blog editors

Miguel Ángel Toledo, PhD. Professor. Universidad Politécnica de Madrid (UPM): Profesor Toledo has been teaching Dam Engineering at the Technical University of Madrid for more than 20 years, since 1991. Has been involved in plenty of designs and studies of dams and is the coordinator of the Dam Safety Research Group (SERPA). So, he is a rare mix of teacher, practitioner and researcher. He has devoted, and still does, much of his research activity to rockfill dam failure due to overtopping and how to avoid it.

Rafael Morán Moya, Ph.D. Lecturer. Universidad Politécnica de Madrid (UPM): Rafael Morán works since 2009 as Lecturer of Hydraulic Engineering at the Technical University of Madrid (TUM) where focuses his main teaching activities in the courses of Dam Engineering and Hydraulic Infrastructures. Before taking his first academic job in the Department of Civil Engineering: Hydraulics, Energy and Environment at TUM, he worked as a civil engineer for different consultant companies during 10 years performing technical studies, project designs, and technical project management in hydraulic engineering, most of them related to dam construction. His doctoral thesis deals with protections of rockfill dams against extreme through-flows using rockfill downstream berms. His current research lines are focused on dam safety, dam protections and analysis of monitoring data.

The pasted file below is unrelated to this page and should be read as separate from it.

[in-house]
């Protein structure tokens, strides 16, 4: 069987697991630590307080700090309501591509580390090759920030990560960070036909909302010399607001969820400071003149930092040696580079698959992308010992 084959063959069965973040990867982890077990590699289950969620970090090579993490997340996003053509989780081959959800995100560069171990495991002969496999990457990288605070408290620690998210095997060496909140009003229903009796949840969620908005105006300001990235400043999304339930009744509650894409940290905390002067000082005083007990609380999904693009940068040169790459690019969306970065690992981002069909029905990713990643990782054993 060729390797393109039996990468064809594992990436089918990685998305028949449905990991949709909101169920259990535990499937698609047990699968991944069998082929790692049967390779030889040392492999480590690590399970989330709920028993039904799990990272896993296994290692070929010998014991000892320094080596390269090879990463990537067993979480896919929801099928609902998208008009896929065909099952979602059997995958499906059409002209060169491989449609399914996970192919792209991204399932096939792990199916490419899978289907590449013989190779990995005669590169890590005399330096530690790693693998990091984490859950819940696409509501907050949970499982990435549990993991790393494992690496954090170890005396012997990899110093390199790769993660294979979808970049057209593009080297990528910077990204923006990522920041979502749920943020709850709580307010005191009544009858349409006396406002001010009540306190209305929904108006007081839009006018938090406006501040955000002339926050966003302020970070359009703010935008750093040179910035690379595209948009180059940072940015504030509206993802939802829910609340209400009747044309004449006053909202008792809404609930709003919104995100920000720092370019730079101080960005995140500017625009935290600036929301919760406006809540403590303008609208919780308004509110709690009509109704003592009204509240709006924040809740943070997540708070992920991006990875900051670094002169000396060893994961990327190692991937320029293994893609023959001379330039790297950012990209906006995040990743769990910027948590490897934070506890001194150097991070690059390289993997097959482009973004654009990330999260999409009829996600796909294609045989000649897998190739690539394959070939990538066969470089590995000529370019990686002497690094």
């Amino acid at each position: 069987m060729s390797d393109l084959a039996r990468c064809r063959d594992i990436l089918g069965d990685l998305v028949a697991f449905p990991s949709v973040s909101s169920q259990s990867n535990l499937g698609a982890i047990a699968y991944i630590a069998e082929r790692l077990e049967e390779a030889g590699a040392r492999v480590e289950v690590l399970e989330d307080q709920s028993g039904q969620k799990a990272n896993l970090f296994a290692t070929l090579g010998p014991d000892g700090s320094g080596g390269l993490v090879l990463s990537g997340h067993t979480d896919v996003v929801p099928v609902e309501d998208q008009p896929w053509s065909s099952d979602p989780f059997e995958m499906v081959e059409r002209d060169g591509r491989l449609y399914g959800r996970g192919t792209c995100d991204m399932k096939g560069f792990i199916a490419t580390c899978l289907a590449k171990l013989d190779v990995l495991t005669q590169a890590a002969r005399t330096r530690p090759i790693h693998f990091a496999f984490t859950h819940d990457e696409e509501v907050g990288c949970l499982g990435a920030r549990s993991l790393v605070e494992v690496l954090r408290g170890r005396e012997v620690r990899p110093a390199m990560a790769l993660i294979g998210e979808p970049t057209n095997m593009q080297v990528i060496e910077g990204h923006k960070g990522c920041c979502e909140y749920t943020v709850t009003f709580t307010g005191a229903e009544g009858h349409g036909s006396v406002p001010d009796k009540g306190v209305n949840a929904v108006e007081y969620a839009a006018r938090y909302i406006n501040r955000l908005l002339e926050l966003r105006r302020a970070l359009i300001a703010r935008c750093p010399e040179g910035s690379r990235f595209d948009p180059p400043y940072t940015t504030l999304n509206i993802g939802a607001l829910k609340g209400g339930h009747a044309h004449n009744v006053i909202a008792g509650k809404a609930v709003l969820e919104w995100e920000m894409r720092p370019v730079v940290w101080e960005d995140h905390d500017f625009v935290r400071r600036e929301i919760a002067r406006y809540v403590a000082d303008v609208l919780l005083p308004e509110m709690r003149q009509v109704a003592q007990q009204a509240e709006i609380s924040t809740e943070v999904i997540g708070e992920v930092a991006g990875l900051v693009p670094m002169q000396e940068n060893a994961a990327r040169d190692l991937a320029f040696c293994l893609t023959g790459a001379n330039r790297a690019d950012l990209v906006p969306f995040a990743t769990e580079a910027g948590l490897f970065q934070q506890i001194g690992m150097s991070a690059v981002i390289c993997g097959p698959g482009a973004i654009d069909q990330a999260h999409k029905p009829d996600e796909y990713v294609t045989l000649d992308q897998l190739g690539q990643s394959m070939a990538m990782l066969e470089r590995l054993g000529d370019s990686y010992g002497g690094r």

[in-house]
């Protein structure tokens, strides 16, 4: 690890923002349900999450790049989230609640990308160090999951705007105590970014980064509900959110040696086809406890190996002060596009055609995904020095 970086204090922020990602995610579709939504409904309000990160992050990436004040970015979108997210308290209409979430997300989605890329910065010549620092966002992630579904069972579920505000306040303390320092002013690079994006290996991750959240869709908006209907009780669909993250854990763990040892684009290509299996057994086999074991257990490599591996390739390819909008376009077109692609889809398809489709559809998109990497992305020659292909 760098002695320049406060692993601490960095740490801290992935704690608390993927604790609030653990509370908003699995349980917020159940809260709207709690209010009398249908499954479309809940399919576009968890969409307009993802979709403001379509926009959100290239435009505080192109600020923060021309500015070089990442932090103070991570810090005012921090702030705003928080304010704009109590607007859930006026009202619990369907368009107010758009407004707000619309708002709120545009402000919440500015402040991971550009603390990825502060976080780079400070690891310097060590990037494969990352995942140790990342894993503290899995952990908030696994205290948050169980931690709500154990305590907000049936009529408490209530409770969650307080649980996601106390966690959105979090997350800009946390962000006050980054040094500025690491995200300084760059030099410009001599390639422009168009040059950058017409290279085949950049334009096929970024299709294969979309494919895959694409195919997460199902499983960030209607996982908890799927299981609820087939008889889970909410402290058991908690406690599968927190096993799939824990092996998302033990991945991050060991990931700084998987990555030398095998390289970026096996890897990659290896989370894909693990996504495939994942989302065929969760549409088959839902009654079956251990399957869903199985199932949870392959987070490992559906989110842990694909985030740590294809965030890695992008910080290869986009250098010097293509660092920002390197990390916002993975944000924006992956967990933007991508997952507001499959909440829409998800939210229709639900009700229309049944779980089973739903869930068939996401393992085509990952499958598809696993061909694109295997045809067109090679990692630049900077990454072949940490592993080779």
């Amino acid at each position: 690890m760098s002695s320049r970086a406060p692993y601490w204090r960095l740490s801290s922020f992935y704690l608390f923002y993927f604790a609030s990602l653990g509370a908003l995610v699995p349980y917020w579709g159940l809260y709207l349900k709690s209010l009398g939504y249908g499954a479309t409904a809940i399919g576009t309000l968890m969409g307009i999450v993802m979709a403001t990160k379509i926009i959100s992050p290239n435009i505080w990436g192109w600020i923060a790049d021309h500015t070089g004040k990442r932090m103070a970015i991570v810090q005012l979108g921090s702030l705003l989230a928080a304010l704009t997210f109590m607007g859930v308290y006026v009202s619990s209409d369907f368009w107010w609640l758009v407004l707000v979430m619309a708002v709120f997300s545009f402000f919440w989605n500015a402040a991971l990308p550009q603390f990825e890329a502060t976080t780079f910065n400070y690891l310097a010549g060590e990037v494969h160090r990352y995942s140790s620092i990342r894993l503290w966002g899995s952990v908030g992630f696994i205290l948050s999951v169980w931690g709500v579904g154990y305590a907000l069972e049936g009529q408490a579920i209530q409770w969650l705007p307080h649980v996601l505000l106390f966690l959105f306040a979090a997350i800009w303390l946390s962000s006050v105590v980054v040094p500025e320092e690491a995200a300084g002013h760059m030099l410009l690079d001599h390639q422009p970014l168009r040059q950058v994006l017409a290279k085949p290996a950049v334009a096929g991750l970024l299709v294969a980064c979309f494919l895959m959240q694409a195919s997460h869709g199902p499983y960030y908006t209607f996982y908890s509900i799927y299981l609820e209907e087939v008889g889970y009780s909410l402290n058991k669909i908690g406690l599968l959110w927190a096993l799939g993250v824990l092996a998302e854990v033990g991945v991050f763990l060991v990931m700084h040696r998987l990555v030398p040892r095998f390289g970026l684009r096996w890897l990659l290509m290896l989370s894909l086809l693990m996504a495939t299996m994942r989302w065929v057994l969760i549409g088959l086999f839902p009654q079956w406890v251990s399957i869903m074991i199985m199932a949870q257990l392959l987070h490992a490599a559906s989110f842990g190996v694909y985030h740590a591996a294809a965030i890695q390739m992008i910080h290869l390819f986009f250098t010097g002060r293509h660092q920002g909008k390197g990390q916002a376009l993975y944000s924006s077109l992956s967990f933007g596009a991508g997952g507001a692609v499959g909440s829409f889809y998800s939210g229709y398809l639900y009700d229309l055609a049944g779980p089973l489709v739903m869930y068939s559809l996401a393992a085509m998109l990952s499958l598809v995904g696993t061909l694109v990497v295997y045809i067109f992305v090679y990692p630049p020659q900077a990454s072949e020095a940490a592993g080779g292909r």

Ricardo Monteiro Alves, MSc. Researcher. Dam Safety Research Group (SERPA): Ricardo Alves obtained in 2011 the master degree in Civil Engineering from the Faculty of Sciences and Technology of the New University of Lisbon. Performed the internship in the National Laboratory of Civil Engineering of Portugal (LNEC) to do the master dissertation in geotechnics. Since 2012 works with the Dam Safety Research Group (SERPA) as a researcher at the Technical University of Madrid where in 2016 joined the Ph.D. program. His doctoral thesis focuses on rockfill dam failure mechanisms.

FacebookLinkedInWhatsAppTwitter
Font Resize
FacebookLinkedInWhatsAppTwitter